Quintessentially South African

Quintessentially South African

Pinotage and politics. Two things I always get asked about when meeting winos abroad and two topics I’m rarely enthused to discuss.

It took a half Scotsman with one foot firmly planted on the African continent and a penchant for Frappato to make me appreciate Pinotage and the story that got us here.

See I am no exception when it comes to stereotypes myself. When meeting a Sicilian I think Frappato and the mafia. And much like the less savory elements of South Africa's past there’s little either us or the Italians can do to change history. But we can craft the future!

And as is so often the case with a progressive society it’s easy to become addicted to change at all cost, out of with the old and in with the new. But what does that leave us with?

Should we really strip away everything considered to be tainted until we’re left with only the best or the newest or the most pure? Clinical cities devout of any oppressive history? Empty rhetoric stripped equally of offense as well as meaning?

The wine industry, young winemakers specifically, are certainly not immune to this hysteria.

Out with overripe, over extracted burnt rubber and banana replaced with yet more esoteric new aged minimal intervention wines with 11% Alc, strange floaty bits, no oak and a retail price tag that makes grown men shiver for a wine that supposedly made itself all because it contains the spirit of the winemaker. Yet with no real indication of how this mysterious element made its way into the wine?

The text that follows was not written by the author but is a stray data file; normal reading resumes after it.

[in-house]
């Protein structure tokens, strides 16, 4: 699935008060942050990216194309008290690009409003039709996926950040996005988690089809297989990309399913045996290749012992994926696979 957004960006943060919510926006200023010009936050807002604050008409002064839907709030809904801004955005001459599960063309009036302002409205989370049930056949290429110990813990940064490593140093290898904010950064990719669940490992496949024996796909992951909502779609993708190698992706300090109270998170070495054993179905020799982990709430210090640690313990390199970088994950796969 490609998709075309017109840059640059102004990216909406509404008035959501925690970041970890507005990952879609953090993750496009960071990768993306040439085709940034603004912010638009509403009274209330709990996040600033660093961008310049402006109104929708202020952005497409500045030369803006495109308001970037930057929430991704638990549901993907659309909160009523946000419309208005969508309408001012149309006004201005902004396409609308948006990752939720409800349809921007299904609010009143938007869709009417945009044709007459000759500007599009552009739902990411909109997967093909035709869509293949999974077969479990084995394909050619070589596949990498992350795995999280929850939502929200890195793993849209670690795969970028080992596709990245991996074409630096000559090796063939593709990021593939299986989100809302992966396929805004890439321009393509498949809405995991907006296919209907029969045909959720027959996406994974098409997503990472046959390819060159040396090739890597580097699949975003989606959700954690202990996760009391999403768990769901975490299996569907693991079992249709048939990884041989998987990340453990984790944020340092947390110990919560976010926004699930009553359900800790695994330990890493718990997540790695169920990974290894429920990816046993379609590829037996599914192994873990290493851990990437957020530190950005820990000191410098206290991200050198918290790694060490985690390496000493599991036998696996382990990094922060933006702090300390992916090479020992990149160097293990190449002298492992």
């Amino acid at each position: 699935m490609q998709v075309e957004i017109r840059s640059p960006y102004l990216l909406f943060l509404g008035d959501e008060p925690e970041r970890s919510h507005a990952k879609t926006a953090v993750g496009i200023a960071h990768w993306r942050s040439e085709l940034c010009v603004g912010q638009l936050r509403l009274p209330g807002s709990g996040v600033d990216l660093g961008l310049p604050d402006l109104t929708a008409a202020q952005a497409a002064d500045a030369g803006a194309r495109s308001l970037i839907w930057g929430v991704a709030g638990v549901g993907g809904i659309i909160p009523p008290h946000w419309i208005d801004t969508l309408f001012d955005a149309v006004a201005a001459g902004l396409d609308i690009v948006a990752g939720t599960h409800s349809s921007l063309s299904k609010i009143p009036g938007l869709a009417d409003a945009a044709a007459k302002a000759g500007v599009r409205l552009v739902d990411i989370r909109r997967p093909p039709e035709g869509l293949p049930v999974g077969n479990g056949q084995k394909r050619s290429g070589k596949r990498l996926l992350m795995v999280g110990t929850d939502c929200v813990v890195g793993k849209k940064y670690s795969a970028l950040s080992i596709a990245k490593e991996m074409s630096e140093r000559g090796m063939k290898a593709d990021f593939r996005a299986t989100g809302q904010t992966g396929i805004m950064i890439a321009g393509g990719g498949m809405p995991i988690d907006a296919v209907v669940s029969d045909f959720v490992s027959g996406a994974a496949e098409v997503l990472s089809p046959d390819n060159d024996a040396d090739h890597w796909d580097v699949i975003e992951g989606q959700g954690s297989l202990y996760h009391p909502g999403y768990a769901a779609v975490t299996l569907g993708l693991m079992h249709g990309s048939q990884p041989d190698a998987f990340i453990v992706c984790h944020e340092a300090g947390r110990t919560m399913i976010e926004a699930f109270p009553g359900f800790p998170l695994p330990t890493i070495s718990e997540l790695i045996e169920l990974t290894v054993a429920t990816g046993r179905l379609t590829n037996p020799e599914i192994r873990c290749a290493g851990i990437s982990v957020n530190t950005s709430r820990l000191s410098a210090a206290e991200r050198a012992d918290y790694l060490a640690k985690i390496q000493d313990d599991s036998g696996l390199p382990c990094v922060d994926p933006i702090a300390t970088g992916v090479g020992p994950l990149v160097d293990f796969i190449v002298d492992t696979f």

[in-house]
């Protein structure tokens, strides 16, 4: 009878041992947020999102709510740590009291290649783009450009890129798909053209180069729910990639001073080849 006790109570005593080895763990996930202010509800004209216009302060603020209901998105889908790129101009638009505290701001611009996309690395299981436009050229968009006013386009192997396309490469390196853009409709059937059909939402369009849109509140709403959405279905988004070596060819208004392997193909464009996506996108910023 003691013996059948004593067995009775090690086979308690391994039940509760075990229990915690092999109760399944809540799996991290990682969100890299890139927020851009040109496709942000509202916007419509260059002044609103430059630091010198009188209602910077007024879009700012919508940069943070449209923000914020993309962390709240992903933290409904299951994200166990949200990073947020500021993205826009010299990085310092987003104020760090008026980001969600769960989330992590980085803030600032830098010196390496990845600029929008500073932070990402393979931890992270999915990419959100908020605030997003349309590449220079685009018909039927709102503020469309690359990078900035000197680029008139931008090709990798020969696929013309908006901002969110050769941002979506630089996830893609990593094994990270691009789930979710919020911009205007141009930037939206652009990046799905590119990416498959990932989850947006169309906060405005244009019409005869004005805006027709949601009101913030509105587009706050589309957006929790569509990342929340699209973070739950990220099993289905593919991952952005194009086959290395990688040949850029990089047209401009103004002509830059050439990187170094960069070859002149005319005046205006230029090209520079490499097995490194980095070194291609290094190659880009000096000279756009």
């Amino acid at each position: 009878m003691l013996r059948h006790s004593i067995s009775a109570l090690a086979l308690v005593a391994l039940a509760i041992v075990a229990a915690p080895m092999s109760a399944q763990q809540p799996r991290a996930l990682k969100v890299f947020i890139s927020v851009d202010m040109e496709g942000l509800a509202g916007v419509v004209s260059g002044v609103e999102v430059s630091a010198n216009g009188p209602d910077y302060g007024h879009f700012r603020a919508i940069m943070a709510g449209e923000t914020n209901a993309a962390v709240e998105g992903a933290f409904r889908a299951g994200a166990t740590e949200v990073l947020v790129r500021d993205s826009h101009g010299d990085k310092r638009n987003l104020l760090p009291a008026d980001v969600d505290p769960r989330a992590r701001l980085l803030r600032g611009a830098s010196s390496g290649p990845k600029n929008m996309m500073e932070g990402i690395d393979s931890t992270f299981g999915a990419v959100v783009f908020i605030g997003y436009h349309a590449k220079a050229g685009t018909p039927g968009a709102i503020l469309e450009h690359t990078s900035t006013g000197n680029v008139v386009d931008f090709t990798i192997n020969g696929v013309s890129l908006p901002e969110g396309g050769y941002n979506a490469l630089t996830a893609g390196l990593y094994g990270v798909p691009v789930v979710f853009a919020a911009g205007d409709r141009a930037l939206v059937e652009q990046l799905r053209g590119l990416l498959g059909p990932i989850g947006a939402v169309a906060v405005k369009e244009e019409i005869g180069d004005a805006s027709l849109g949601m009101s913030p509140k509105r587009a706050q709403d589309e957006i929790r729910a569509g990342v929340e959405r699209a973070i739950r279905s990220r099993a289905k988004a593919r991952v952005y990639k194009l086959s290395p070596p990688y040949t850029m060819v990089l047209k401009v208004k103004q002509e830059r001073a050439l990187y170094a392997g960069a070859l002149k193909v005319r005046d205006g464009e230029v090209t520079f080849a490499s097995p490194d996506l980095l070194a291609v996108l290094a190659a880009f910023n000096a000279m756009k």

Could one instead be both progressive and conservative? In a world seemingly allergic to nuance at least one winemaker is looking to aid in the evolution, not revolution, of not just South African wine but also the perception thereof.

Grounded in an appreciation of tradition, born out of a passion for classic literature, a love of travel and his adopted homeland of South Africa; Angus has crafted a maiden release lineup consisting of Pinotage, Chenin Blanc and a Chenin Blanc straw wine, that are quintessentially South African with a tangible sense of place! A rare feat of updating classics without losing their spirit. 


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